At the Book Festival this week Alexei Sayle complained that today's comedians were too slick for him, too polished. Now even Jo Brand is polished, it seems, thanks to peddling what is ostensibly the same act for years.
If you asked audiences what words they would associate with her act, you would get the following responses: "cake, fat, women's bits". This holy trinity is still the mainstay of Brand's stage act, even after a long break from the circuit and giving birth to two children. All credit, perhaps, that her act is not littered with nappies and potties, although potty humour is still prevalent.
Brand made a good impression at the launch of the Assembly Rooms this year but under the spotlight of her own shows the languid ambivalence of the comedy she tosses out rankles. This attitude is manifest when Brand flicks her wrist in a casual "whatever" pose to punctuate her routines.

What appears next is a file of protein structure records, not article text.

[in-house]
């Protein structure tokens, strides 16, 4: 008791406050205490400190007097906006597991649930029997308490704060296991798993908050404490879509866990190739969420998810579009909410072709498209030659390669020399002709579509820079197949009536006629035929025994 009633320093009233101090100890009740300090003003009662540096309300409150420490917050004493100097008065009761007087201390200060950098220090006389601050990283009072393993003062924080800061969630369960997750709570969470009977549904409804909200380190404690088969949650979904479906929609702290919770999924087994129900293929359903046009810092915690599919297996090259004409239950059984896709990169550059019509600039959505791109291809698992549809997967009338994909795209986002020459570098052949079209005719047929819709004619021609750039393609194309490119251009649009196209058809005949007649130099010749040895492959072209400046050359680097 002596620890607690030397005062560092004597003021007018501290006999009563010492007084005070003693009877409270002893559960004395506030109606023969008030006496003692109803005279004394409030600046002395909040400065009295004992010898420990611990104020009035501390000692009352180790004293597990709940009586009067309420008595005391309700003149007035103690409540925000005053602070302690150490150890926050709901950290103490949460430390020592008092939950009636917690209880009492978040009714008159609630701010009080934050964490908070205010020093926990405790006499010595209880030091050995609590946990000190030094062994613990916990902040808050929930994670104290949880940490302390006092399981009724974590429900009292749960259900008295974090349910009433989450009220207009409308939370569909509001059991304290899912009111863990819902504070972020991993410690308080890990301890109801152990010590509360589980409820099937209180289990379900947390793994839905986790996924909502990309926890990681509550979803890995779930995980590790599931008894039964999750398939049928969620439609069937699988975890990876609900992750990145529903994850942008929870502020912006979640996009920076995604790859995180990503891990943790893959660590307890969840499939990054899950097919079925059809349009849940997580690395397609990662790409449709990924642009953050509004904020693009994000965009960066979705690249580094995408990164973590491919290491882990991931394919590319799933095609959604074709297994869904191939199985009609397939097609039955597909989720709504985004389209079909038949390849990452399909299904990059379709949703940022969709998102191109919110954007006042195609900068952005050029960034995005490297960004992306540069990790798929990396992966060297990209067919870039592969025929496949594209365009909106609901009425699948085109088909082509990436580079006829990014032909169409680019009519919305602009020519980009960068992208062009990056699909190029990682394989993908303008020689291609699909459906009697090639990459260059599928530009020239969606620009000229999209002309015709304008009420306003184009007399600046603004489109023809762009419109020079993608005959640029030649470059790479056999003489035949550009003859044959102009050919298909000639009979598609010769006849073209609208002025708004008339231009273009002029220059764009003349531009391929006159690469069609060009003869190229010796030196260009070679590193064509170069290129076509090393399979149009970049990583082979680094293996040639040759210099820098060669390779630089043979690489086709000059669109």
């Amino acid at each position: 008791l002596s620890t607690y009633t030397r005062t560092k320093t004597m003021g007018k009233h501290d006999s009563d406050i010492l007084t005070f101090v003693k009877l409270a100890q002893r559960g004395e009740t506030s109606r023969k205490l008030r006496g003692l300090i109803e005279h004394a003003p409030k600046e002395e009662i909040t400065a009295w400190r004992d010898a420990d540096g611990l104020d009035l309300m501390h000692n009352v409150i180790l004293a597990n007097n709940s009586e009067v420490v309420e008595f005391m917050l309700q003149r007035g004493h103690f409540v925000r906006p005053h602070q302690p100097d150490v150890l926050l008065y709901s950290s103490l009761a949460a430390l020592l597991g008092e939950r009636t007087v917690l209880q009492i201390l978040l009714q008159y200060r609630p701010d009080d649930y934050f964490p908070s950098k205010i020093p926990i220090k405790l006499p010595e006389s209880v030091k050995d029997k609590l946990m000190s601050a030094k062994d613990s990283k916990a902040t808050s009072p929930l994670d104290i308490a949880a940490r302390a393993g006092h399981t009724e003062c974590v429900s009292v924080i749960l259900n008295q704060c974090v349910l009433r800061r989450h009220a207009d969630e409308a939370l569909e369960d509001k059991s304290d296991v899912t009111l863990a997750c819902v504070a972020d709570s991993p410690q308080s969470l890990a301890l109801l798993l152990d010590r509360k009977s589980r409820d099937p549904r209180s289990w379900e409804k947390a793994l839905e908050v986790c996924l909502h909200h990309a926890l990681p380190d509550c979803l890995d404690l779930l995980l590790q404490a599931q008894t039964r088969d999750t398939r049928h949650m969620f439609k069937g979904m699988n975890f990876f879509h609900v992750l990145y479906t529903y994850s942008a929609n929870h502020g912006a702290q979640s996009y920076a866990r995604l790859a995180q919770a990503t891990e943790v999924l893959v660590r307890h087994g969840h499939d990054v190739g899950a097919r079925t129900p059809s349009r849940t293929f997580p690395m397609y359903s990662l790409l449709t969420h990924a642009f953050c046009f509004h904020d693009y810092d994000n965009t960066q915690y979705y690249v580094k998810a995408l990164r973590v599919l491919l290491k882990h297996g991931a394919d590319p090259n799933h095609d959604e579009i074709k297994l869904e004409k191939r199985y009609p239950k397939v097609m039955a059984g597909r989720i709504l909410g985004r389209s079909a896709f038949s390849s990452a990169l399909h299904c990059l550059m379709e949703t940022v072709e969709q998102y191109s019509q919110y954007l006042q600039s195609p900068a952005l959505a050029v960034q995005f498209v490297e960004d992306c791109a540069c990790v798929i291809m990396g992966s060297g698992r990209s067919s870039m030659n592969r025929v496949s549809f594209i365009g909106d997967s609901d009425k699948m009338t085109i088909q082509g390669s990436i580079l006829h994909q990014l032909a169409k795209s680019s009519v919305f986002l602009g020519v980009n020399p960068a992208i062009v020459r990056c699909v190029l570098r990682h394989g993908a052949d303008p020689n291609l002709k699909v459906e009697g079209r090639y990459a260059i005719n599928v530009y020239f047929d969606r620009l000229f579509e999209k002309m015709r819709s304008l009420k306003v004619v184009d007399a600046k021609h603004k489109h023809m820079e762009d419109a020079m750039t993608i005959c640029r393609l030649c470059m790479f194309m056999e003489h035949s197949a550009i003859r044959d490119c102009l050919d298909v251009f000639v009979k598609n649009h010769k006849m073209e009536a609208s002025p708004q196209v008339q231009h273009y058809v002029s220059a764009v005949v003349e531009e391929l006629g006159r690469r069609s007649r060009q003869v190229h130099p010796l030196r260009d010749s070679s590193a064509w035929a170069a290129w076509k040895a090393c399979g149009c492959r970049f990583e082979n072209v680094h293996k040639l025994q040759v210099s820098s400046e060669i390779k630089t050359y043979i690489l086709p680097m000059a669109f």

At the same launch, Brand warned us that her acting skills were not up to much: "Don't judge me on my acting, judge me on my dress or something.'' If this health warning was published on the tickets, audiences would be a lot more patient with Mental, the bio-play written with her fellow former psychiatric nurse and colleague, now performer, Helen Griffen (who is excellent).
The first few scenes (which are punctuated with needless fade-outs) feel like the pair recorded their lines in separate rooms. However, there are some well-paced, well-thought out set pieces. Of particular note is Winston, a former psychiatric patient who has an innovative approach to his new job as a postman and who - as a patient - once had a cunning plan to get free chips. What a contrast to the content of Brand's stand-up of jaded jokes with no new twist.
It is difficult to imagine the comedy scene without Jo Brand because she is part of the furniture, if a little worn. But fatigue has set in with her act and her audiences.